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Prep, don't panic over fallout

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Many websites are devoting themselves to covering the Japanese nuclear accidents with realtime data. The mainstream media here in the US is downplaying the crisis, with Anderson Cooper at CNN staying on the story the longest.

Unfortunately one characteristic of the Web is to inflate rumors into full-blown crises. The mass media is in part responsible for this. By not providing timely and transparent information, people are left to wonder just how bad the disaster is. 

And government's track record of outright lying fawns the rumor mill as well. This is in part a product of what I call the cry wolf effect. We can all remember--and should--all the lies about Iraq's WMD. 4600 lives later, we're left to wonder. So I hope the American people can be less trusting of what their government tells them: one side effect of this distrust is to believe nothing they say, for instance when President Obama tells them this radioactivity poses no danger.

I've heard that Iodine is an important substance to take in because it stops damage to the thyroid gland vulnerable to radiation. Unfortunately, few people have Potassium Iodate pills. Their prices have soared.

Potassium iodate scarcity may not be such a bad thing as the pills should only be taken when fallout is coming down. I'm sure not a few people have begun taking KI--the scientific name for the pills--out of panic despite the near-total absence of radioactivity in the US.

A wiser course of action would be to take foods rich in Iodine and Potassium. While I can't vouch for the efficacy of any supposed remedies discussed at this site, I have heard sea kelp might be viable. From this same source--nutritionist David Wolf--Vitamin C, reishi mushrooms, and possibly selenium were suggested as ways to mitigate the impact of exposure to radioactivity. (See link below)

It's worth remembering that once some radioactive particles enter the human body, they are impossible to remove. They'll continue to irradiate surrounding tissue, typically inside the lungs, which over time metasize into cancerous growths.

Now typically these radioactive particles are heavier and thus will be less prone to travel vast distances. I'd say the Japanese will have the most to fear. This may translate into why so many wear masks. Keep the particles outside the lung, the theory goes, and you'll be less at risk of the effects of radioactivity.

Still, there are plenty of risks associated with radioactive particles in food and water. Already milk and spinach have been impacted in the disaster zone. And if winds carry the radiation away from the coast to Tokyo in the south, the town could become a ghost town. At the very least expect massive agricultural losses from radioactive taint.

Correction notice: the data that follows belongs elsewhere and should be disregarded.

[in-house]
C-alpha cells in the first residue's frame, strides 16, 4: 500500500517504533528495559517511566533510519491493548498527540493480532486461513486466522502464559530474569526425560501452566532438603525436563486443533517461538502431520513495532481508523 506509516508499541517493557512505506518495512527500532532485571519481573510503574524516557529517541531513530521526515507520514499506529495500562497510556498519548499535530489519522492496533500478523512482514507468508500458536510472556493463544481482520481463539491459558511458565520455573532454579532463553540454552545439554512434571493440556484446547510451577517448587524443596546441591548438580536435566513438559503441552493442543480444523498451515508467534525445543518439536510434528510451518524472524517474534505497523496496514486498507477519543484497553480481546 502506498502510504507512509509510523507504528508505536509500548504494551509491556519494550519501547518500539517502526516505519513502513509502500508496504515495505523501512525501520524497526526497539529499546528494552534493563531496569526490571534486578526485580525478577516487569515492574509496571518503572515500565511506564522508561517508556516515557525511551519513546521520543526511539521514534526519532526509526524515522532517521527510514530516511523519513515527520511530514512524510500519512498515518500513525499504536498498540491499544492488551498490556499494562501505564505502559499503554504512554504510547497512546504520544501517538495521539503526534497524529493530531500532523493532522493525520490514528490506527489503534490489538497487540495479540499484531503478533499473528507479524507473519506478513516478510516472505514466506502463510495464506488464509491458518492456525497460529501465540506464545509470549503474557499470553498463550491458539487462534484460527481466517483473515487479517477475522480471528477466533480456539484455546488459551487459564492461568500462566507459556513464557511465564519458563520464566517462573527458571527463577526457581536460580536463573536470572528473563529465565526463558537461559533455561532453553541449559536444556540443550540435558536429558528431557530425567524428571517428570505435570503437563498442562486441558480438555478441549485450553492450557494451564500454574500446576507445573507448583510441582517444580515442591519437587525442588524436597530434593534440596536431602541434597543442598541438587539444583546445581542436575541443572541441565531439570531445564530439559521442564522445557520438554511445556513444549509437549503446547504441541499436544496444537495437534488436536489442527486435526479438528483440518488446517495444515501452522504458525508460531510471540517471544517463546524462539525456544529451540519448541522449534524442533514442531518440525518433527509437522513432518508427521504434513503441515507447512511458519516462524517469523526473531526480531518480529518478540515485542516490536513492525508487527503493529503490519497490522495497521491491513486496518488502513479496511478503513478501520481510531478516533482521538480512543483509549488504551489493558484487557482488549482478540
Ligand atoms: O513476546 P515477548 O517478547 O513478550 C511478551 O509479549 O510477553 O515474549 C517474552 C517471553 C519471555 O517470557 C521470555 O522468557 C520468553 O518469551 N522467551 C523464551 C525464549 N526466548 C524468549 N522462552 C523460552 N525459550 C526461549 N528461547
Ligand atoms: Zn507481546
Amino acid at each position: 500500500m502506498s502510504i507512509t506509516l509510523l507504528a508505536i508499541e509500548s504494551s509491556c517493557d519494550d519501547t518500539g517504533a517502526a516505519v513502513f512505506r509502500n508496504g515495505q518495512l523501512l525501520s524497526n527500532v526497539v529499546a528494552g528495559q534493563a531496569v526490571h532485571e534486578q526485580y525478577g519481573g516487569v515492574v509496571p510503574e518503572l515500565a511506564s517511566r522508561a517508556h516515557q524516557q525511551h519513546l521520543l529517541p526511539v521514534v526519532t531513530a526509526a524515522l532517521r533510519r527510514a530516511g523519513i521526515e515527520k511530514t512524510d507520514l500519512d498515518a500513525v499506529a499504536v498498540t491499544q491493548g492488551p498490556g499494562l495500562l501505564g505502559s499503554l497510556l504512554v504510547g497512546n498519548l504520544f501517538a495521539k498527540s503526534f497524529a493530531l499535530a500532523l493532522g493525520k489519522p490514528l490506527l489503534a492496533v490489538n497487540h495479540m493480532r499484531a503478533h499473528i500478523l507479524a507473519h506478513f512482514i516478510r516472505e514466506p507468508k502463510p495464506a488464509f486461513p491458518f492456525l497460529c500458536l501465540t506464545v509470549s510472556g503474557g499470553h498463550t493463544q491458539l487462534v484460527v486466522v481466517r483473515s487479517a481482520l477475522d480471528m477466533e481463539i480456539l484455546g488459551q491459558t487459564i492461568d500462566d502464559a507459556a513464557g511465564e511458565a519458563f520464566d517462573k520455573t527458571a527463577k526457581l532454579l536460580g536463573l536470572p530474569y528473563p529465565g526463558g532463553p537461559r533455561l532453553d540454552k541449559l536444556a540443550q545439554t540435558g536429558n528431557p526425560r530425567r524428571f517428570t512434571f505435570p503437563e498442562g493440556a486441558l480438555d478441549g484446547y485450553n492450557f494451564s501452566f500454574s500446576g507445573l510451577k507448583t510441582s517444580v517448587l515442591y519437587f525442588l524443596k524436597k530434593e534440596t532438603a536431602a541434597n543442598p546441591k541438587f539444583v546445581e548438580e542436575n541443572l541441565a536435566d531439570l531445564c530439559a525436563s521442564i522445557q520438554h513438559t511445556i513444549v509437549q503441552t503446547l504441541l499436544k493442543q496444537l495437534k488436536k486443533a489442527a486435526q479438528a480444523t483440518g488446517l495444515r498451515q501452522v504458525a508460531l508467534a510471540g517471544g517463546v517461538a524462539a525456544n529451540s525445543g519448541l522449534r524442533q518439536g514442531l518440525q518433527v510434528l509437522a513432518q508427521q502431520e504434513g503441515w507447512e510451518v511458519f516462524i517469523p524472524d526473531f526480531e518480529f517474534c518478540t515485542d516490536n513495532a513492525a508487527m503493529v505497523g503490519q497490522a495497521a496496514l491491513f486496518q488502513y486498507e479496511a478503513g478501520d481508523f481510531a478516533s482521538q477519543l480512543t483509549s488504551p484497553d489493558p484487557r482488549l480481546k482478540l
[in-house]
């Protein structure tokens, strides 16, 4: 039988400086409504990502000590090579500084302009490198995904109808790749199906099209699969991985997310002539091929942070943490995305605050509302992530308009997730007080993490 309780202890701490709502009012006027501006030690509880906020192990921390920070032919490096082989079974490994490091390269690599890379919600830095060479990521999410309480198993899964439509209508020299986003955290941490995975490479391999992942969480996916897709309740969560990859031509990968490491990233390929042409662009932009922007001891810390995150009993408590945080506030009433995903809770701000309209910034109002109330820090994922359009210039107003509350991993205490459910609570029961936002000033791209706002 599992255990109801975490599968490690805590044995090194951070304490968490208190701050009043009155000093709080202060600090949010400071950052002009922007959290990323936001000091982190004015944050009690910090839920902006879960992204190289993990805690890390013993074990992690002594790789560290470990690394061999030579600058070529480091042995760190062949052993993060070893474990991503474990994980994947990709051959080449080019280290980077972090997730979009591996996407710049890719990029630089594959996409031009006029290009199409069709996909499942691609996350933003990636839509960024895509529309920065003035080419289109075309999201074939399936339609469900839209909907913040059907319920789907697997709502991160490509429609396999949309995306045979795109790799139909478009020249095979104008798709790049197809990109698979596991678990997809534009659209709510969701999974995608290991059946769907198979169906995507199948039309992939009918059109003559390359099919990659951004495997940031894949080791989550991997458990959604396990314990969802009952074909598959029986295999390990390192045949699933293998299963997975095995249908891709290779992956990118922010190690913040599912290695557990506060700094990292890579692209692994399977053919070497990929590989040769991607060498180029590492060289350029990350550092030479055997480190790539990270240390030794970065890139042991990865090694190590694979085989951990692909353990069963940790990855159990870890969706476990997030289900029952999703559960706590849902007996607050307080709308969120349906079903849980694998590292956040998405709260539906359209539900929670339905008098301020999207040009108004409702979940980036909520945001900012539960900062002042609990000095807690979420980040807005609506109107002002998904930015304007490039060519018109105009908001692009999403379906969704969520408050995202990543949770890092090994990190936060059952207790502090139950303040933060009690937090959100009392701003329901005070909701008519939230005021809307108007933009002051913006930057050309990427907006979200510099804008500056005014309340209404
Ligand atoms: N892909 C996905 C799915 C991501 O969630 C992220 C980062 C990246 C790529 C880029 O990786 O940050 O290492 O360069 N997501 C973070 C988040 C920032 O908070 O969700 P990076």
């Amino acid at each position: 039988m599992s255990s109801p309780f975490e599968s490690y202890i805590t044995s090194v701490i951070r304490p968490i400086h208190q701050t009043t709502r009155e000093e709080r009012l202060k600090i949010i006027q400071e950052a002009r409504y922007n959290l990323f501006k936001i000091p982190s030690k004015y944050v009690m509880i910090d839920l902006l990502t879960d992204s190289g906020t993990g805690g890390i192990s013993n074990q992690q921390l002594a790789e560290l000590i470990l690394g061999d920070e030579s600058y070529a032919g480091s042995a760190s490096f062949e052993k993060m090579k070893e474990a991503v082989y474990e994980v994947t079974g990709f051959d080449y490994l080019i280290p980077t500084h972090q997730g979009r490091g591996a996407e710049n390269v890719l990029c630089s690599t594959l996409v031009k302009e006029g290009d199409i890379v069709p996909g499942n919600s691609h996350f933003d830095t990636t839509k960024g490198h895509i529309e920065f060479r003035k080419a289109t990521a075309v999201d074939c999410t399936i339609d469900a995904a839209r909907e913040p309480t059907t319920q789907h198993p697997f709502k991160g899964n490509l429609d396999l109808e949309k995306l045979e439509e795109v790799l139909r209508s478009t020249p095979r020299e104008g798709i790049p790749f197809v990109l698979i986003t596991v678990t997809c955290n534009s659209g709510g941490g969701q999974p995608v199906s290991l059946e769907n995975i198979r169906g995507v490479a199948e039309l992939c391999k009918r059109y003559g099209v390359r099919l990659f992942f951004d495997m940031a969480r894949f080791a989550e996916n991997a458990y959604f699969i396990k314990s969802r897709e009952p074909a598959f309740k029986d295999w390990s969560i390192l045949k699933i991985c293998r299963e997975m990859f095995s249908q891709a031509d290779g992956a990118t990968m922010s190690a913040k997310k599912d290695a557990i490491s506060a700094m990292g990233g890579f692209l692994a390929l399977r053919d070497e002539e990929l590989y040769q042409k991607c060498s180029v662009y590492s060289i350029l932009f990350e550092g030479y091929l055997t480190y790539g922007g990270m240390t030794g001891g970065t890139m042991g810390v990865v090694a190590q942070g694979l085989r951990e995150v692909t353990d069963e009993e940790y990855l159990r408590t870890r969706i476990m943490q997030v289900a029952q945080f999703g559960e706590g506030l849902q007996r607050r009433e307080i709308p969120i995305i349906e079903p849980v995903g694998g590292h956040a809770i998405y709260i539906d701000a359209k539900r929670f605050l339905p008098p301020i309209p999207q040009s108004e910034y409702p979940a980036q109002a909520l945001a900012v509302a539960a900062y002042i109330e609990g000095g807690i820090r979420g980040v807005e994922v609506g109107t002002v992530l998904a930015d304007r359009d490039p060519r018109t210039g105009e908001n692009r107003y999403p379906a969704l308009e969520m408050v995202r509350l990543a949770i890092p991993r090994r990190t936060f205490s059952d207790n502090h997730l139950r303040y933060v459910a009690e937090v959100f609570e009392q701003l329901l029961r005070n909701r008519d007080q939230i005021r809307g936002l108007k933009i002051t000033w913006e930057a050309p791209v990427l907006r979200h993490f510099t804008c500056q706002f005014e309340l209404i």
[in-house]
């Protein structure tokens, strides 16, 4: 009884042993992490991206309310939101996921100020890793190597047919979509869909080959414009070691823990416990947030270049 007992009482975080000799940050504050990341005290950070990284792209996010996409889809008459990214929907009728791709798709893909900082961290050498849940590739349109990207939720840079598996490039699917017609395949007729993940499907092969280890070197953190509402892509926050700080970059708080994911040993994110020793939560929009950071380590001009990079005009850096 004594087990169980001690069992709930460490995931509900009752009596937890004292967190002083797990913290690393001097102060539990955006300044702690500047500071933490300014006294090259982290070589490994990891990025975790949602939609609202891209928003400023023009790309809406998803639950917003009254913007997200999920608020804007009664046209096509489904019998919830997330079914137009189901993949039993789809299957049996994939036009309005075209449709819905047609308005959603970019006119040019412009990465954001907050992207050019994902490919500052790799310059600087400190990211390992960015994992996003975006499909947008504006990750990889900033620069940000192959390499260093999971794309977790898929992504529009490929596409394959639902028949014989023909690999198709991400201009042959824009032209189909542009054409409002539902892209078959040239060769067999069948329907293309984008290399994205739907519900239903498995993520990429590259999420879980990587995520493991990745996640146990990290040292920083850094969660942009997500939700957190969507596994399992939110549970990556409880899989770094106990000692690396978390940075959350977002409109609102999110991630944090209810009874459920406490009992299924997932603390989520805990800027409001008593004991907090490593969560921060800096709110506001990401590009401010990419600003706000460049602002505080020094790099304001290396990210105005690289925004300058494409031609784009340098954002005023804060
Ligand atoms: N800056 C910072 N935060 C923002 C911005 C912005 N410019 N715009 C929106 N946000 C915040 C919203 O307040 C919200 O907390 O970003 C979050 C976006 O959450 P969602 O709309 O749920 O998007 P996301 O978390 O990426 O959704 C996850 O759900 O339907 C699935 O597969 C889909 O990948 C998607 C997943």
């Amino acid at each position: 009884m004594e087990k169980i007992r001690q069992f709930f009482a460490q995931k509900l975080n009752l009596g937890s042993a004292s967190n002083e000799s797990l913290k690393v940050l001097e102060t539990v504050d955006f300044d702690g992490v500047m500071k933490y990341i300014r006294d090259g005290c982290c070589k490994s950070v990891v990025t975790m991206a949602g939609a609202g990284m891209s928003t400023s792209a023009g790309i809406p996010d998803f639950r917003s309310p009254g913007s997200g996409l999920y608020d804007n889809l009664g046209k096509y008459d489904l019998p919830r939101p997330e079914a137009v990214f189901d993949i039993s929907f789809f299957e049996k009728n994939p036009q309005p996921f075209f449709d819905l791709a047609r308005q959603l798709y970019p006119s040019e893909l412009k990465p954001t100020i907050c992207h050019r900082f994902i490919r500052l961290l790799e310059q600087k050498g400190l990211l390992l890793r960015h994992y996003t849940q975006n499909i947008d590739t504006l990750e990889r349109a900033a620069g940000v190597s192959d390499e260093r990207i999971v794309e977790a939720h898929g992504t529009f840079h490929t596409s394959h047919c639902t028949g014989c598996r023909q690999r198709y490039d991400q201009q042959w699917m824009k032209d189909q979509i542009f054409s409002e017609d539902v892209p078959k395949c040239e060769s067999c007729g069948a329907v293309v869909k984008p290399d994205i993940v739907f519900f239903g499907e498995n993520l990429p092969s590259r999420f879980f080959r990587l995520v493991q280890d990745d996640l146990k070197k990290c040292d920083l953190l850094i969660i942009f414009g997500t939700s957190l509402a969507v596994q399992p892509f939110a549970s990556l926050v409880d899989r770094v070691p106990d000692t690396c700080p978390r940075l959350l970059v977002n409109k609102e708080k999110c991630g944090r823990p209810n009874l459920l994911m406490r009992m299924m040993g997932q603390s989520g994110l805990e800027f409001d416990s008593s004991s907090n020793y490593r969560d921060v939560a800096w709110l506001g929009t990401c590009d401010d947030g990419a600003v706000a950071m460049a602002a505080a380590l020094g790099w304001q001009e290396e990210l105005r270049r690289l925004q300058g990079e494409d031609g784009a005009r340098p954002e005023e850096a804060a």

Being unseen or unfelt, radiation inspires fear. It's the uncertainty of not knowing if what you're eating or drinking has been contaminated that can drive you mad. Children are also very vulnerable, so radiation is a parent's worst nightmare.

If I were in Tokyo, particularly the eastern or northern side, I'd make sure the children were away. Not sure how much more broadly the radioactivity will spread at this point. Unfortunately there's a possibility that another reactor, at Tokai, is leaking by virtue of a radioactivity survey map. (See link below)

I did see that the problem isn't over. Unfortunately, the plutonium/uranium mix, called MOX--is particularly dangerous, and quite heavy. The worst case scenario is that the uranium could burn all the way through the subsurface rocks and generate a huge explosion, spewing out a mix of magma carried aloft in a massive plume of radioactive steam. The likelihood is miniscule, however.

The nearest event was Chernobyl. In that case, we're seeing contamination to this day. They successfully stopped radioactive emissions there by entombing the reactor, a solution proposed for the Fukushima reactors by famous theoretical physicist Michio Kaku.

I just saw that the heaviest manmade structure ever made was being built to make the Chernobyl entombment more secure. Perhaps the thought of all the uranium from the reactor plunging through the earth's substratum is enough to justify what must be massive costs for that operation.

As I've written about here, nuclear power is dirty from the extraction process all the way through to disposal of its byproducts. As the world is now seeing in Fukushima, the spent rods can overheat, meaning no one is safe from radioactivity even with depleted source of nuclear energy.

To make matters worse, we have over a hundred aging reactors here in the United States. Many are replicated upon the Fukushima model, which is a General Electric design plan. Many of these reactors have been discovered to lie on earthquake fault lines as well, including one along the Hudson River, Indian Point, just north of New York City, not to mention two in California.

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www.jbpeebles.blogspot.com

The author lives in small-town Indiana and is a Web-based writer and analyst covering economics, politics, and international affairs.

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Not sure how much danger we're really in from this... by John Peebles on Wednesday, Mar 23, 2011 at 11:16:29 AM